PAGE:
MESA joins other societies on letter to both houses of Congress regarding denial of asylum application of Syrian writer, scholar, and human rights activist Dr. Radwan Ziadeh

To: The Honarable John Cornyn, Chair, Senate Judiciary Committee; The Honorable Richard Durbin, Ranking Member, Senate Judiciary Committee; The Honorable Raúl Labrador, Chair, House Judiciary Committee; The Honorable Zoe Lofgren, Ranking Member, House Judiciary Committee

We, the undersigned human rights and free expression groups, write to express our dismay at the Notice of Intent to Deny the asylum application of renowned Syrian writer, scholar, and human rights activist Dr. Radwan Ziadeh, issued on June 2, 2017, by the Arlington Asylum Office of the United States Citizenship and Immigration Services (“USCIS”).

This preliminary decision is based on an illogical and highly problematic misinterpretation of Dr. Ziadeh’s peacebuilding activities, which have been misunderstood as constituting “material support” for terrorism. The denial of Dr. Ziadeh’s asylum application is grossly unfair, and would set a deeply troubling precedent that could impair the work of peacebuilding and negotiation efforts around the world that serve America’s national interests.

As a prominent critic of President Bashar Al-Assad, Dr. Ziadeh will likely face serious harm, including a likelihood of ill treatment and torture in detention, if he returns to Syria. We ask the Subcommittee to investigate why the Asylum Office denied his application, and to urge USCIS to reverse its decision.

Though he is just 41 years old, Dr. Ziadeh has already had a long and distinguished career as a scholar and human rights activist, and has long been known as among the most knowledgeable, committed, and trusted Syrian dissidents based in Washington, D.C. He has published more than 20 books on international affairs and peacebuilding; been a visiting scholar at Harvard, Columbia, New York University, Georgetown, and George Washington University; and lectured on human rights violations and promoting accountability and democracy in Syria at dozens of U.S. universities, colleges, and academic and human rights conferences. He has also testified repeatedly before Congress, including in front of the Lantos Commission, and has met with the offices of numerous senators and representatives.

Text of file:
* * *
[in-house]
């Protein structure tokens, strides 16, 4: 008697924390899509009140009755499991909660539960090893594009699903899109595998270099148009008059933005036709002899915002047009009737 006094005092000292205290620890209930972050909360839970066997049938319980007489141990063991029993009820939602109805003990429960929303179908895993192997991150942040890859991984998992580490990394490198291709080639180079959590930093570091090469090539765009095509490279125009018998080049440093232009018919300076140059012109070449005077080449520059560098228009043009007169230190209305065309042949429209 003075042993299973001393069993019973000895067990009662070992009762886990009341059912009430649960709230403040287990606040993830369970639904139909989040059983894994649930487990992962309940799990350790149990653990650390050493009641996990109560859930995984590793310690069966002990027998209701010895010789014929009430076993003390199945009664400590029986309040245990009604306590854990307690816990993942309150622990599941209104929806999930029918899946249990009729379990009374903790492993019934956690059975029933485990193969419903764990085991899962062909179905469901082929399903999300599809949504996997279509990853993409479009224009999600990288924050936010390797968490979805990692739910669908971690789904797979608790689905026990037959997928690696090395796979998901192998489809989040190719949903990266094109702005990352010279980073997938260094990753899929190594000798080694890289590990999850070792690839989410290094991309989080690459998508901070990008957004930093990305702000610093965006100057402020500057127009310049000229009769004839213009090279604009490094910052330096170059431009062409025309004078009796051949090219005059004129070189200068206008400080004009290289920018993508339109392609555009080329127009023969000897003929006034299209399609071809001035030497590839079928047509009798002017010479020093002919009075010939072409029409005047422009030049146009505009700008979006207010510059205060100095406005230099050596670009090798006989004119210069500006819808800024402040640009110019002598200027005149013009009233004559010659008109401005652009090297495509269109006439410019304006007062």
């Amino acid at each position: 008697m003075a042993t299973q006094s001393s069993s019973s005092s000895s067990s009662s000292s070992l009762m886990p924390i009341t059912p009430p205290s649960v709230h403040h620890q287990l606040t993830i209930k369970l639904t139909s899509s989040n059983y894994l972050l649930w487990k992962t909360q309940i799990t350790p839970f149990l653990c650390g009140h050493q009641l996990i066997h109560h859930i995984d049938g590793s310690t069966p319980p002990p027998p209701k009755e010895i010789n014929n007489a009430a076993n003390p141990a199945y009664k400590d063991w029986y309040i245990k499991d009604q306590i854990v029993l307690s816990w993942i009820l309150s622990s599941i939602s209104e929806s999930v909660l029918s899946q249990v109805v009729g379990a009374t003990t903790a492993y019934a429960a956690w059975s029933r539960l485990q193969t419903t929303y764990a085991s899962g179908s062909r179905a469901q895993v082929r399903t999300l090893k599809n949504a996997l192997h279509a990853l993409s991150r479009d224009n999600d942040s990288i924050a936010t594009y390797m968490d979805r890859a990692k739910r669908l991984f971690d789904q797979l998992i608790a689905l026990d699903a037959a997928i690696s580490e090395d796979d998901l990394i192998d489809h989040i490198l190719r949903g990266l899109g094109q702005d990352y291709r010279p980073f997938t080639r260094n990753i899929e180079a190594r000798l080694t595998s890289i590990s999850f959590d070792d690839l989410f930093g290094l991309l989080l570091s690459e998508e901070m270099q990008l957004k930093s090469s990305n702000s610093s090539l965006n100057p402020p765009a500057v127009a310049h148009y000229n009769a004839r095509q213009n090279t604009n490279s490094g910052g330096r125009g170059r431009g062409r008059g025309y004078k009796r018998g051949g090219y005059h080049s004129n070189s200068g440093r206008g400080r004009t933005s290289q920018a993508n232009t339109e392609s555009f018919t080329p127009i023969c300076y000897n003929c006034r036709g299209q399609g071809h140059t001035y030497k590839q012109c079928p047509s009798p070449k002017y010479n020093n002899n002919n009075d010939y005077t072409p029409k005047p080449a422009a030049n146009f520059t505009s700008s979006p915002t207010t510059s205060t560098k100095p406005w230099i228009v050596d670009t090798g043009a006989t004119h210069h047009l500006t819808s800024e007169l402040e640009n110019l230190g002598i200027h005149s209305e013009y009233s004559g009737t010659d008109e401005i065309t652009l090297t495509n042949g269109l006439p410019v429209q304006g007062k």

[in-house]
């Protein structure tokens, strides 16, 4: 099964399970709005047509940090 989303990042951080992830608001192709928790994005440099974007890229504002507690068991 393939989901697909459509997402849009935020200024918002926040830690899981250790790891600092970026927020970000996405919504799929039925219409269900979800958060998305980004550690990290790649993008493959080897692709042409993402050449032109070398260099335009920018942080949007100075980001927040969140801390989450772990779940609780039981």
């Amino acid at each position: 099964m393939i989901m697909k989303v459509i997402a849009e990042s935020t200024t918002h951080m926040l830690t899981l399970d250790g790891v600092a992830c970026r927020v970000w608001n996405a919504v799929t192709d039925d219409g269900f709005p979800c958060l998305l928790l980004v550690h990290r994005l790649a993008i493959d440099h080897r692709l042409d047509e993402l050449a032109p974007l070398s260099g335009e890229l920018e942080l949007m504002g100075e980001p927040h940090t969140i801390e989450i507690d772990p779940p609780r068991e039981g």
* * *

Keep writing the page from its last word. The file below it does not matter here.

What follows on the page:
Dr. Ziadeh continues to play a pivotal role advocating against the abuses of Syria’s Assad regime. He has faced censorship and intimidation from the Syrian government for his activities. In 2007, he defied Syrian government restrictions to escape with his wife to the United States. The Syrian government issued an arrest warrant for him the following year and began to systematically harass and threaten the lives of his remaining family in Syria, including torturing his brother for seven months. From the United States, Dr. Ziadeh pursued his advocacy, co-founding the Syrian Centre for Political and Strategic Studies (“SCPSS”) in 2008. None of these facts are contested by USCIS, which accepts that Dr. Ziadeh would face a well-founded fear of persecution were he to have to return to Syria.

According to the Notice, the Asylum Office intends to deny Dr. Ziadeh’s asylum application, notwithstanding his qualifications as a refugee, based on a determination that he had “engaged in terrorist activity.” This baseless finding rested on an egregious misreading of the facts regarding Dr. Ziadeh’s activities, facts that are spelled out in USCIS’s own letter.

As the letter outlines, shortly after the outset of the Syrian civil war in 2011, Dr. Ziadeh organized a series of working groups to develop a plan for Syria to transition to democracy following a hoped-for end to the conflict. The Syrian Coalition for Opposition and Revolutionary Forces, which included representatives of the Syrian political opposition as well as Syrian opposition groups engaged in armed conflict with the Assad regime (including groups that had received lethal and non-lethal aid from the U.S. government), was asked to select members to take part in these working groups. Their travel and expenses to attend two international conferences, which took place in Istanbul, were paid for by Dr. Ziadeh’s organization through a grant provided by the Canadian government, through a state-funded international development organization. The meetings themselves were attended by U.S. government personnel, as well as European diplomats. It was on the basis of these conference invitations and travel funds, provided to working group participants who were members of the Free Syrian Army and the Syrian Muslim Brotherhood—which the Asylum Office deemed undesignated (or “Tier III”) terrorist organizations under the Immigration and Nationality Act—that the Asylum Office determined that Dr. Ziadeh had provided material support for terrorism, and denied his application for asylum. On the basis of this finding the Asylum Office also judged him ineligible for any status in the United States.